- News of the day
Warwick Examiner and Times, Saturday 4 January 1919, page 2
INGLEWOOD. Woman Accidentally Shot.
A shooting accident occurred on Monday last at Messrs. Kemp and Fleming's property, Crystal Mountain Station, near Dalveen, as a result of which a woman named Louisa Stevens who was employed as housekeeper at the homestead, was shot through the left thigh, and is now lying in the Warwick General Hospital recovering from her wound. It appears that a man named Lieutenant Priestman was a guest at the station and was about to partake in a shooting expedition. He was examining a rifle in the office and believing that the weapon was unloaded pulled the trigger, whereupon a bullet spurted from the barrel, and after passing through a wall entered the thigh of Mrs. Stevens who, it is stated, was about 100 yards distant from where Priestman was examining the rifle. The injured woman at first did not know what had happened, and merely thought that she had been stung by some vicious insect. Later, however, she perceived blood streaming down her leg. The Warwick Ambulance were immediately communicated with, and quickly appeared on the scene. The woman was conveyed to the Warwick General Hospital, and was placed under an X-ray examination, which enabled Dr. Phillips to extract the bullet. Mrs. Stevens is now progressing favourably. The Warwick police are making inquiries into the affair, but it is believed that the injury was caused purely by accident.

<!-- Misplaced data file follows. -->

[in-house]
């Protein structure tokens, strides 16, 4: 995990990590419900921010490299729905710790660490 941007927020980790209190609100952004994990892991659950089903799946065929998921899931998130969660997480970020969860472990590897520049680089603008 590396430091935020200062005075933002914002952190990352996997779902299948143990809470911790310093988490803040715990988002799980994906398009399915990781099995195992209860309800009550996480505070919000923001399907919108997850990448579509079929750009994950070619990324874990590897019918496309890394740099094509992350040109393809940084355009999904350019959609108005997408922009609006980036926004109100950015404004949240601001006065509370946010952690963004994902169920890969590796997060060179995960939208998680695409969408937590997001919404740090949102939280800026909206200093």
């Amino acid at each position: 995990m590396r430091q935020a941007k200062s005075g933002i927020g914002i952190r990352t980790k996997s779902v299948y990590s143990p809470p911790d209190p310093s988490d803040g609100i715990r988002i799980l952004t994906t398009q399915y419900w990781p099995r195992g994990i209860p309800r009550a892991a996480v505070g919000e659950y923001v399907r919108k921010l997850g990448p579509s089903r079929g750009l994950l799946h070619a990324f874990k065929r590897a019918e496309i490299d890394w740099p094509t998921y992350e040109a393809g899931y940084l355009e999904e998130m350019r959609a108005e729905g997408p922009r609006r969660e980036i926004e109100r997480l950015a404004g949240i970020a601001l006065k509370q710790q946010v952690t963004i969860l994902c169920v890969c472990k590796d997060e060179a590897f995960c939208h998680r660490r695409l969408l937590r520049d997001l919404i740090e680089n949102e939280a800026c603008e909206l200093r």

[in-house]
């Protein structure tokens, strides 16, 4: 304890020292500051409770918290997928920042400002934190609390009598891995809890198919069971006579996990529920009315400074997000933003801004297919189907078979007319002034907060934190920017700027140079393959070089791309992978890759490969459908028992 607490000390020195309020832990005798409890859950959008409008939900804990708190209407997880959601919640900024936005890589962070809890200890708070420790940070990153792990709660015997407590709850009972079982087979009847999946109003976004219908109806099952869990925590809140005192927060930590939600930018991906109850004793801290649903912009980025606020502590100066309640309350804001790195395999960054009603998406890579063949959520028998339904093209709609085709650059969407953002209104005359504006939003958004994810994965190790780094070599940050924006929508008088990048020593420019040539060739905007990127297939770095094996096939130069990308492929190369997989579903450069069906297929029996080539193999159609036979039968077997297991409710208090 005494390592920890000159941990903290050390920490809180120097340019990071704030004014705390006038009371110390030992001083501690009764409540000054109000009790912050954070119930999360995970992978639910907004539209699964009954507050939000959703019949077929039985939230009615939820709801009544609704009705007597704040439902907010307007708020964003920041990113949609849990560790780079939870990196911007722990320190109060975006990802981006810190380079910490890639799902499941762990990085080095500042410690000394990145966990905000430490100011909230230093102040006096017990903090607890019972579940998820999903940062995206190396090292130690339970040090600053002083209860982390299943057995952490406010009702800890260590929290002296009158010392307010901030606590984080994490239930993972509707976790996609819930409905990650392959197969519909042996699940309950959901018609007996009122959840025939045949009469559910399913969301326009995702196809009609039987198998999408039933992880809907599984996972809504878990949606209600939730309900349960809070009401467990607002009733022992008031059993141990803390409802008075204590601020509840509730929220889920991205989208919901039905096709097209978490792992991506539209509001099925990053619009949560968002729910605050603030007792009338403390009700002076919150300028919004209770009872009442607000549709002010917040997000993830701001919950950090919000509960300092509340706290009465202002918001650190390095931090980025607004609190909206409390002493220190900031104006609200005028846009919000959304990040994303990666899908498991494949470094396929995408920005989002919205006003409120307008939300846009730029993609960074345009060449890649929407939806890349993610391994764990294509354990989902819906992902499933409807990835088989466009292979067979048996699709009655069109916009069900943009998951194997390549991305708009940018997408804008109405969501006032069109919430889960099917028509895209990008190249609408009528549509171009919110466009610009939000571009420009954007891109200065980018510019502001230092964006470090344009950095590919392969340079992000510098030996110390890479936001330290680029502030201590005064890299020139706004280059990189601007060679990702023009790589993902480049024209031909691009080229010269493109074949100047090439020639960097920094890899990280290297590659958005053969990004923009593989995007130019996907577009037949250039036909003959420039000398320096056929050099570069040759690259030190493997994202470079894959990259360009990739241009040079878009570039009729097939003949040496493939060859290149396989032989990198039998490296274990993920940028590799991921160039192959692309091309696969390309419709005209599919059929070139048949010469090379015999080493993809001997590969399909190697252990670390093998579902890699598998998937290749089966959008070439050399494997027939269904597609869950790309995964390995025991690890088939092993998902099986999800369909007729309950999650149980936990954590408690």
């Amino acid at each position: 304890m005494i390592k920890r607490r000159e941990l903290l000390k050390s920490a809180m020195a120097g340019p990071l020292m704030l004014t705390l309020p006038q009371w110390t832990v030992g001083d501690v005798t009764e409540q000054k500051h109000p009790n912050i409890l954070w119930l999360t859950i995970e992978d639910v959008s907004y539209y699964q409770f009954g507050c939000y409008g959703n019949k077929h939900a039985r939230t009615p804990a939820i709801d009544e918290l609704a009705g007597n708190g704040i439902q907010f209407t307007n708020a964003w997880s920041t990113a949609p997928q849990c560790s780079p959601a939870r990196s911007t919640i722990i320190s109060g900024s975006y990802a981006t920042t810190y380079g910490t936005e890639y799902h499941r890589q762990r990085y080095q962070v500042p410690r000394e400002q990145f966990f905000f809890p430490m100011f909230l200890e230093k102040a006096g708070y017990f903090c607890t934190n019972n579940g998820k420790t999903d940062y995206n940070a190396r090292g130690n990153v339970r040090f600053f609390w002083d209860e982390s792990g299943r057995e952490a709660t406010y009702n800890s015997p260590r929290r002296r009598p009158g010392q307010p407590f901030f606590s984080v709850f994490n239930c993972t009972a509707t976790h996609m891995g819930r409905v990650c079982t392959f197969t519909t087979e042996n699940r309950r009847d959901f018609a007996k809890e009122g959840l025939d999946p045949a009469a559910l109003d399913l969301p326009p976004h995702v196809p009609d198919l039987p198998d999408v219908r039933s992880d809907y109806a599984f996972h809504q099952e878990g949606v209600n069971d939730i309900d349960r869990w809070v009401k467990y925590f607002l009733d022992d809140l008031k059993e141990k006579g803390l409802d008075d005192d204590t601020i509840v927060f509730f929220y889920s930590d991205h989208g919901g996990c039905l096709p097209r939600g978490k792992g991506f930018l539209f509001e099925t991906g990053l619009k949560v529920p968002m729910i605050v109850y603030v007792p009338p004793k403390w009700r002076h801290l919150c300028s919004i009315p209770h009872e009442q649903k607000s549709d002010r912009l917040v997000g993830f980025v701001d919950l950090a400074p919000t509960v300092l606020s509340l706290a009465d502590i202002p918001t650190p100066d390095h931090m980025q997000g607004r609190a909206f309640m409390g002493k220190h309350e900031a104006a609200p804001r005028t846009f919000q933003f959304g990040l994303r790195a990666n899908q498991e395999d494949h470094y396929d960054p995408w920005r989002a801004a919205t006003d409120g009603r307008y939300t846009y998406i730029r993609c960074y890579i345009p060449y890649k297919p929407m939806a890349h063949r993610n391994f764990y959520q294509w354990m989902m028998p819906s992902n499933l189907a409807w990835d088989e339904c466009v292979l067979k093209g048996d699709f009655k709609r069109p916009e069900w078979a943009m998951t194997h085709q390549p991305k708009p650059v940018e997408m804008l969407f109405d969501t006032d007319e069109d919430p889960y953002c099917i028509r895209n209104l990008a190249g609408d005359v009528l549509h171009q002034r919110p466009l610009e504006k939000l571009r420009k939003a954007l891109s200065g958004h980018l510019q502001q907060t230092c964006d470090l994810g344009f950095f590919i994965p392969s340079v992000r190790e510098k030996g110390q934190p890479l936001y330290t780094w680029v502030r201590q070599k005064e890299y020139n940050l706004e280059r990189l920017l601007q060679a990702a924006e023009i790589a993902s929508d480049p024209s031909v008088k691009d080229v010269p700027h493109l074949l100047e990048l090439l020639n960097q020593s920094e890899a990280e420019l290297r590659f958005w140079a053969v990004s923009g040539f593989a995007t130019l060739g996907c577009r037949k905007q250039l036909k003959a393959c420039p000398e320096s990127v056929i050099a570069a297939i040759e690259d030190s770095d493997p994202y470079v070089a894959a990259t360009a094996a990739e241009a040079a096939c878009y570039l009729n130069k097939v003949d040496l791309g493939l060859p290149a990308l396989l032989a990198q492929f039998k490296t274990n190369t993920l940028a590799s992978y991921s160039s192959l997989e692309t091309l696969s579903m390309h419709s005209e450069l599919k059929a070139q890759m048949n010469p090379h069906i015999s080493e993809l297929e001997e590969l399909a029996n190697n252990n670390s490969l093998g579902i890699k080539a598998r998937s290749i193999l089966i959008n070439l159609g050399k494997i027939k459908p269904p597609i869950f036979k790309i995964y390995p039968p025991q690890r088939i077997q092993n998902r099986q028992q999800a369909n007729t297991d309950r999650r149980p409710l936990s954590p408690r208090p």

In 1878 the Queensland Government raised a loan of £5,000 to build a new hospital in Warwick. However, it was not until September 1880 after considerable local agitation that the government called for tenders to build the hospital, resulting in a contract awarded to A.W. Doorey to build the hospital. However, by February 1881, tenders were being called for again, and in April 1881 the Queensland Government announced the hospital would not proceed. In June 1881, the government indicated that they would proceed if the local financial subscriptions to the hospital were increased. Tenders were called again in February 1882 resulting in a contract with Messrs Wallace and Gibson in March 1882. Finally on Thursday 19 June 1884, the patients were moved from the old hospital to the new hospital in Locke Street.
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